Causality is central to the understanding and use of data. Without an understanding of cause effect relationships, we cannot use data to answer questions as basic as, “Does this treatment harm or help patients?” But though hundreds of introductory texts are available on statistical methods of data analysis, until now, no beginner-level book has been written about the exploding arsenal of methods that can tease causal information from data.Causal Inference in Statistics: A PrimerJudea Pearl, Computer Science and Statistics, University of California Los Angeles, USAMadelyn Glymour, Philosophy, Carnegie Mellon University, Pittsburgh, USAandNicholas P.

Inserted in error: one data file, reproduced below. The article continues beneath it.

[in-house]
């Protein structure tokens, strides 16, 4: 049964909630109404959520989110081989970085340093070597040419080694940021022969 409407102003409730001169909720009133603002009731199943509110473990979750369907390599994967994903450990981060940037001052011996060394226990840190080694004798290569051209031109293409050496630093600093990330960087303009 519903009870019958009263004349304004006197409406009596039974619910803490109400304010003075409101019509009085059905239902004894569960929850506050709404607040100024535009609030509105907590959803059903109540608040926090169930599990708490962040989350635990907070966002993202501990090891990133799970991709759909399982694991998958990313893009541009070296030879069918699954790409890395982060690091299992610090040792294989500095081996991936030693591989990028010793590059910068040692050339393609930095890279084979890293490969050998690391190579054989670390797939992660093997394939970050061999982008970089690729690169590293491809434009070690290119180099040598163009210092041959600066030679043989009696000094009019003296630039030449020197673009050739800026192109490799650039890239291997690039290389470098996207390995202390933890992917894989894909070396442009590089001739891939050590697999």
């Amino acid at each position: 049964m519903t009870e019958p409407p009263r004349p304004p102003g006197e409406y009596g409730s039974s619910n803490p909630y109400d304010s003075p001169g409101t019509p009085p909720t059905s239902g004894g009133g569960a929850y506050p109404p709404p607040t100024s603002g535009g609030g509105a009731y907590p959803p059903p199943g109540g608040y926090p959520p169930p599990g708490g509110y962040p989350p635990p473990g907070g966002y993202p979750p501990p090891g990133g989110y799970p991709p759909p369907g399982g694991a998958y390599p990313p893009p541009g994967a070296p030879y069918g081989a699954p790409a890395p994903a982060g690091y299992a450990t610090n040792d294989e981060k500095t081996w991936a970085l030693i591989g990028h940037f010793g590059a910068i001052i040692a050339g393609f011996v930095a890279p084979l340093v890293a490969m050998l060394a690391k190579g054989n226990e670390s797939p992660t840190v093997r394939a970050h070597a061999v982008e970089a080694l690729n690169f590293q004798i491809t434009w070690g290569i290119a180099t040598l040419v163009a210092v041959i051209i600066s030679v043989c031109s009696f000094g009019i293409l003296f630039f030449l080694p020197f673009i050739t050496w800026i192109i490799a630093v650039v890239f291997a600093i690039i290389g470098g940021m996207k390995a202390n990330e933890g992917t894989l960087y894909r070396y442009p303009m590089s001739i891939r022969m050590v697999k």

Jewell, Biostatistics, University of California, Berkeley, USACausal Inference in Statistics fills that gap. Using simple examples and plain language, the book lays out how to define causal parameters; the assumptions necessary to estimate causal parameters in a variety of situations; how to express those assumptions mathematically; whether those assumptions have testable implications; how to predict the effects of interventions; and how to reason counterfactually. These are the foundational tools that any student of statistics needs to acquire in order to use statistical methods to answer causal questions of interest.This book is accessible to anyone with an interest in interpreting data, from undergraduates, professors, researchers, or to the interested layperson. Examples are drawn from a wide variety of fields, including medicine, public policy, and law; a brief introduction to probability and statistics is provided for the uninitiated; and each chapter comes with study questions to reinforce the readers understanding.